Dave and Buster's moving into Southdale as malls cope with business lull - Bring Me The News

Dave and Buster's moving into Southdale as malls cope with business lull

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It's game on at Southdale Center. Or it will be, next year.

The Minneapolis-St. Paul Business Journal says Dave and Buster's has signed a lease and is beginning construction of a 40,000-square-foot location the company plans to open at the Edina mall next summer.

It will be the second Dave and Buster's location in Minnesota. The other is in Maple Grove.

Dave and Buster's told the Business Journal that 140-160 people will be hired at its Edina location.

The arcade-oriented bar and grill will take up residence on Southdale's third floor, which used to be home to the shopping center's food court as well as a handful of stores. But the restaurants have since moved to a different location, and many of the third floor's storefronts sit empty.

https://www.youtube.com/watch?v=FrVF1bFp7iQ

Southdale is the oldest indoor shopping center in the U.S. But modern or not, malls across America have struggled mightily in recent years.

The Guardian says dying shopping malls are "speckled across the United States, often in middle-class suburbs wrestling with socioeconomic shifts."

Much of it is due to consumers heading back toward city centers, and jumping online to look for deals, the story says. The trend, Guardian notes, is more prominent in the Midwest than other areas of the country.

In April, the BBC declared "the death of the U.S. shopping mall." The New Yorker asked, "Are malls over?" And Forbes said the mall is "doomed."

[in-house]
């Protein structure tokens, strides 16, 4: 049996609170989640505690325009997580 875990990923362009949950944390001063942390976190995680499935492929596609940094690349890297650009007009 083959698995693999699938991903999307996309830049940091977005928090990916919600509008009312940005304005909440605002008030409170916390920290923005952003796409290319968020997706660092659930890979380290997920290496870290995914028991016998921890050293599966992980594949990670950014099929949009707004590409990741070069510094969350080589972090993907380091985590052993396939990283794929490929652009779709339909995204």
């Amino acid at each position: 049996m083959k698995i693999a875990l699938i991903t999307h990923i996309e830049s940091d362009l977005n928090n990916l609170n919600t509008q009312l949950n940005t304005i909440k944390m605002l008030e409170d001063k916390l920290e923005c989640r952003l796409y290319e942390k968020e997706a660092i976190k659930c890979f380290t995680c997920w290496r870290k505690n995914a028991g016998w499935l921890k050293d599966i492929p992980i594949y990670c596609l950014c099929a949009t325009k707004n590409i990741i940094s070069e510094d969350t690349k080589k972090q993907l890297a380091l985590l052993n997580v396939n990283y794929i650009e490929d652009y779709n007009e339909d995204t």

Part of the reason, Forbes explains, is the loss of so-called anchor stores – large department chains (such as Sears, Best Buy and J.C. Penney) that serve as a key draw for customers.

According to Business Insider, one real estate firm predicts 15 percent of U.S. mall space will fail or be changed into non-retail space by 2024.

But the economics matter too. The site says malls that cater to upper-income patrons are actually seeing sales go up – while the malls lower-income customers generally shop (or shopped) at are closing.

The high-end market seems to be the Mall of America's target.

In March the megamall broke ground on a $325 million expansion, which includes a luxury hotel and space for more retail space – which mall officials hope will draw in 50-75 high-end stores. According to the Pioneer Press, the goal is to have the first floor geared toward "unique/upscale retailers."

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